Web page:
Folk music pervades the whole of Tchaikovsky's score for Cherevichki, being performed by The Royal Opera for the first time this month under the title of The Tsarina's Slippers, so it's logical that Francesca Zambello's staging takes its cue from the iconography of Russian folklore.
Mikahil Mokrov's backcloths show stylised versions of scenes such as a Russian town and palace, and when Vakula the Blacksmith rides on the Devil's back to go and acquire the footwear of the opera's title for his true love Oxana, cut-out clouds descend while a gaudy painting of the Devil flies past.
In theory it ought to work, and I was hugely looking forward to seeing this piece fully staged, only having experienced it on record before. (It's previously enjoyed a staging at the Wexford Festival, also directed by Zambello, when the festival was curated by Elaine Padmore, currently The Royal Opera's Director of Opera.) It has lots going for it: a Tchaikovsky score sandwiched between Romeo and Juliet and Swan Lakein both compositional chronology and style, and a libretto based on the great Gogol's Christmas Eve. The first scene of the second act mirrors the famous moment in Mozart's Figaro when the male characters hide behind the furniture in Susanna's bedroom – a reference that can't have been missed on Tchaikovsky, a big Mozart fan – and there's a large dance scene in the state ballroom, which looks towards the finest moments in Onegin and Sleeping Beauty.
And yet, somehow it lacks the brilliance of either of those works. The orchestral writing is equally as deft and vibrant, and the score is packed with colour, but there are only a couple of outstanding vocal numbers. Admittedly, those are great moments indeed – Vakula's aria and the duet for Oxana and Solokha come to mind – but they're offset by a lot of sprawling recitative that doesn't feature the same individual style of the vocal writing in Onegin.
Then, too, we're not helped that this staging resembles the twee-looking style of theatre that Russian opera companies are actually trying to get themselves away from nowadays. I'd love to see the piece staged in the style of Sir Peter Wright's Royal Ballet Nutcracker – a Victorian chocolate-box version of Christmas, I know, but it ticks the boxes every time. What's needed is something more lavish, but instead this production at times resembles the touring productions brought over by the Mariinsky and the Bolshoi that never seem up to scratch by comparison with the newer productions in The Royal Opera's repertory.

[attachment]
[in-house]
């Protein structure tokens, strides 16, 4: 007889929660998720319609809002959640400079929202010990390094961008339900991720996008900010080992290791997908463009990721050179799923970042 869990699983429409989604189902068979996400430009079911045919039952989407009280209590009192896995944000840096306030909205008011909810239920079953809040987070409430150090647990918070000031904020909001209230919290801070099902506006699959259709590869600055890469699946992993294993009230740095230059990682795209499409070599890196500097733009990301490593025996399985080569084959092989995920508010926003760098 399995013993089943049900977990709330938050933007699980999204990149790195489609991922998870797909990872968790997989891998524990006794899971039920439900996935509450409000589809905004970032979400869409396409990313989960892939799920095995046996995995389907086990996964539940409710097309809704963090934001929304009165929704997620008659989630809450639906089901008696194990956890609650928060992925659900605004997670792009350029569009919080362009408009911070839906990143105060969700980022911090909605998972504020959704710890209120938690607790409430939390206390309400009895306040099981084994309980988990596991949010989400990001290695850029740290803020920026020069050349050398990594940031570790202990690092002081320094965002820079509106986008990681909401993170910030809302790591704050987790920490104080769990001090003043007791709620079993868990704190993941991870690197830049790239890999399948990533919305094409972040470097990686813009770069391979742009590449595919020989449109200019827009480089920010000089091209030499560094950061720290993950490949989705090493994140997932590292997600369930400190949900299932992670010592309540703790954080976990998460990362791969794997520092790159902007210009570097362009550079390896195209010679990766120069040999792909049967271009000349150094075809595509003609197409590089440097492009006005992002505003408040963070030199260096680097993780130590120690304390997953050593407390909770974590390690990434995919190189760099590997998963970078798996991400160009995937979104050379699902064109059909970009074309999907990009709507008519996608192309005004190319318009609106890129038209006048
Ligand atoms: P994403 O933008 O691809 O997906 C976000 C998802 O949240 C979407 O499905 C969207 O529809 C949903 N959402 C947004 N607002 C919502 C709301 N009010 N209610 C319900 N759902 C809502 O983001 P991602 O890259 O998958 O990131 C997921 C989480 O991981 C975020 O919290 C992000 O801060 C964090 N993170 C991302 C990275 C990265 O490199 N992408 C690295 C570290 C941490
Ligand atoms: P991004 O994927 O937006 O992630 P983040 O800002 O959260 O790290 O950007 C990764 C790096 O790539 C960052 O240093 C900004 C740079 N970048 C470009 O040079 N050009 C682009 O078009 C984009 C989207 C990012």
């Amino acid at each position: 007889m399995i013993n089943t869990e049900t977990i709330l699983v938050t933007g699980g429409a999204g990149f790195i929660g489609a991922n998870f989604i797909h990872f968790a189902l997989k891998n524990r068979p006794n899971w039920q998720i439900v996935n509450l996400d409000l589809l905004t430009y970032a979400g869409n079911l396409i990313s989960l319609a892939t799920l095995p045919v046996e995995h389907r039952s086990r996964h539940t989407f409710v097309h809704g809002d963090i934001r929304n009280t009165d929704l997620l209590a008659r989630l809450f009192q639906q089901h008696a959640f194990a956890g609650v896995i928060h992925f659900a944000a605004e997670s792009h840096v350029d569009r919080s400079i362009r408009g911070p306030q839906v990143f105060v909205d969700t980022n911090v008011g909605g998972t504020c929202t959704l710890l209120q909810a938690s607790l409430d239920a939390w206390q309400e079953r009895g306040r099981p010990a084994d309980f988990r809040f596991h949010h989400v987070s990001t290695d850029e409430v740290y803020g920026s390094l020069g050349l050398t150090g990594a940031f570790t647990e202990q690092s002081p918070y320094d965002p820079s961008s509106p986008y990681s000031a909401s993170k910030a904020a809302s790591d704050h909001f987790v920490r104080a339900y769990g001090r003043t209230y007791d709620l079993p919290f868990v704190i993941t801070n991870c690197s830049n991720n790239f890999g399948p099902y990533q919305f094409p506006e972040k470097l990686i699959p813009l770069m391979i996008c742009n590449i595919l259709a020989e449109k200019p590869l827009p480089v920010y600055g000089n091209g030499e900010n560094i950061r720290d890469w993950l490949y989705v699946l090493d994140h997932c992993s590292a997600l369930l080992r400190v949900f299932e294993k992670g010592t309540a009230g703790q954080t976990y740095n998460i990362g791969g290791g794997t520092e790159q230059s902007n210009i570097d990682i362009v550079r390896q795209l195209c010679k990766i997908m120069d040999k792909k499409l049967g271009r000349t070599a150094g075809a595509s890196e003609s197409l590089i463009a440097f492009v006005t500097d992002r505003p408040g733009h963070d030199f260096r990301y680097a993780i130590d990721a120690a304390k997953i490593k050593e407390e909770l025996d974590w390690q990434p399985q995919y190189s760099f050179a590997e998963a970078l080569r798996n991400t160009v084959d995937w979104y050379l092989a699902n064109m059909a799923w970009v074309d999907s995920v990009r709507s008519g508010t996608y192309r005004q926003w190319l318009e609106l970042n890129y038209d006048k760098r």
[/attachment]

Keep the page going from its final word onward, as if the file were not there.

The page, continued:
Sadly, this effect is only intensified by a largely all-Russian cast, which one would've expected to be a positive point. Unfortunately, only two of these are truly world-class in artistry – Larissa Diadkova (Solokha, the witch) and Sergei Leiferkus (His Highness) – and the two of them stood out for their much greater command of the stage and music, even if the big set piece for His Highness lies just a fraction too high for Leiferkus' still-incisive baritone nowadays. Maxim Mikhailov cracked badly at one point and was surprisingly low-key as The Devil, never producing the darkness of tone one might expect from a Satan figure, though it has to be said he wasn't helped by the comical appearance he was given through his costume and make-up.
The main couple, Oxana and Vakula, were charmingly played and sung by Olga Guryakova and Vsevolod Grivnov. However, the vocal production at the top of Guryakova's range is very tight and uncomfortable, while Grivnov had some intonation issues, as well as a limited expressive range as an actor. The supporting cast was mostly solid rather than outstanding, but again I felt that Vladimir Matorin's Chub, John Upperton's Panas and Alexander Vassilev's Pan Golova were hindered by the cliché'd costumes.
Oddly, it all went up a notch for me after the interval with the arrival of the dancers. Royal Ballet stars Mara Galeazzi and Gary Avis performed exquisitely, giving a demonstration of what world-class performances look like, and both the corps de ballet and the contrasting Cossack dancers seemed a lot more at home in the production: it was as if they had enough inside them to bring nuance and feeling to the piece, even when the limitations of the scenery were letting everyone down. Somehow, too, it just seemed so right to have dancing against Tchaikovsky's ultra-gestural music.
Then again, the whole of the scene at the royal court engaged me far more, and from there on the evening took off.
It was a tad late, however, and in spite of the excellent performance from the Orchestra of the Royal Opera House under an enthusiastic Alexander Polianichko, I don't think this production will be back for too many future revivals. A shame, because there was enough in the performance to show the potential of the work itself.
Photo credits: Bill Cooper